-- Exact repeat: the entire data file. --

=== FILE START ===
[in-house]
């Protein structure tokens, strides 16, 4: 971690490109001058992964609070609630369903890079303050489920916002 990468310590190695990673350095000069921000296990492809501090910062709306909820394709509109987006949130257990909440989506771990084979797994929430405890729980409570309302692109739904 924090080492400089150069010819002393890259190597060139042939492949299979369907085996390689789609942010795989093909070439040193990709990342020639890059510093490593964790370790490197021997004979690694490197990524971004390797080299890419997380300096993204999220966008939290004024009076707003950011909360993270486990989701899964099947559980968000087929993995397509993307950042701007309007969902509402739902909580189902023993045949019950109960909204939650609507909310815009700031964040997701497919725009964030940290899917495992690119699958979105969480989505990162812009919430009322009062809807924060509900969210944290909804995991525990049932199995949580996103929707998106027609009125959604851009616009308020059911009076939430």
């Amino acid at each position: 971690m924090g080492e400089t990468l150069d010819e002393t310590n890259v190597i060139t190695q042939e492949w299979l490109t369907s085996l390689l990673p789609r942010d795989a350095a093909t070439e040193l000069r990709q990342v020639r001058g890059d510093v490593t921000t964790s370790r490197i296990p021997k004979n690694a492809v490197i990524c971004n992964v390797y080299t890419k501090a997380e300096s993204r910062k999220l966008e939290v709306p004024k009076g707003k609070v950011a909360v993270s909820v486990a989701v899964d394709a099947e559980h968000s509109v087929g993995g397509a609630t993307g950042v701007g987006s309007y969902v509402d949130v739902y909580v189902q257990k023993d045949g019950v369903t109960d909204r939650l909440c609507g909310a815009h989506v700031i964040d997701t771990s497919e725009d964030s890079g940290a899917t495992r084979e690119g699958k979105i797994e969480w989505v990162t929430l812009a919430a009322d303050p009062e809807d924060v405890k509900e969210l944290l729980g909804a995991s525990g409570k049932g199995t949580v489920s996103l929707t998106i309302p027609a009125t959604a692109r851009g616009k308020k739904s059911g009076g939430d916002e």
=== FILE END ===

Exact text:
[in-house]
């Protein structure tokens, strides 16, 4: 971690490109001058992964609070609630369903890079303050489920916002 990468310590190695990673350095000069921000296990492809501090910062709306909820394709509109987006949130257990909440989506771990084979797994929430405890729980409570309302692109739904 924090080492400089150069010819002393890259190597060139042939492949299979369907085996390689789609942010795989093909070439040193990709990342020639890059510093490593964790370790490197021997004979690694490197990524971004390797080299890419997380300096993204999220966008939290004024009076707003950011909360993270486990989701899964099947559980968000087929993995397509993307950042701007309007969902509402739902909580189902023993045949019950109960909204939650609507909310815009700031964040997701497919725009964030940290899917495992690119699958979105969480989505990162812009919430009322009062809807924060509900969210944290909804995991525990049932199995949580996103929707998106027609009125959604851009616009308020059911009076939430």
């Amino acid at each position: 971690m924090g080492e400089t990468l150069d010819e002393t310590n890259v190597i060139t190695q042939e492949w299979l490109t369907s085996l390689l990673p789609r942010d795989a350095a093909t070439e040193l000069r990709q990342v020639r001058g890059d510093v490593t921000t964790s370790r490197i296990p021997k004979n690694a492809v490197i990524c971004n992964v390797y080299t890419k501090a997380e300096s993204r910062k999220l966008e939290v709306p004024k009076g707003k609070v950011a909360v993270s909820v486990a989701v899964d394709a099947e559980h968000s509109v087929g993995g397509a609630t993307g950042v701007g987006s309007y969902v509402d949130v739902y909580v189902q257990k023993d045949g019950v369903t109960d909204r939650l909440c609507g909310a815009h989506v700031i964040d997701t771990s497919e725009d964030s890079g940290a899917t495992r084979e690119g699958k979105i797994e969480w989505v990162t929430l812009a919430a009322d303050p009062e809807d924060v405890k509900e969210l944290l729980g909804a995991s525990g409570k049932g199995t949580v489920s996103l929707t998106i309302p027609a009125t959604a692109r851009g616009k308020k739904s059911g009076g939430d916002e």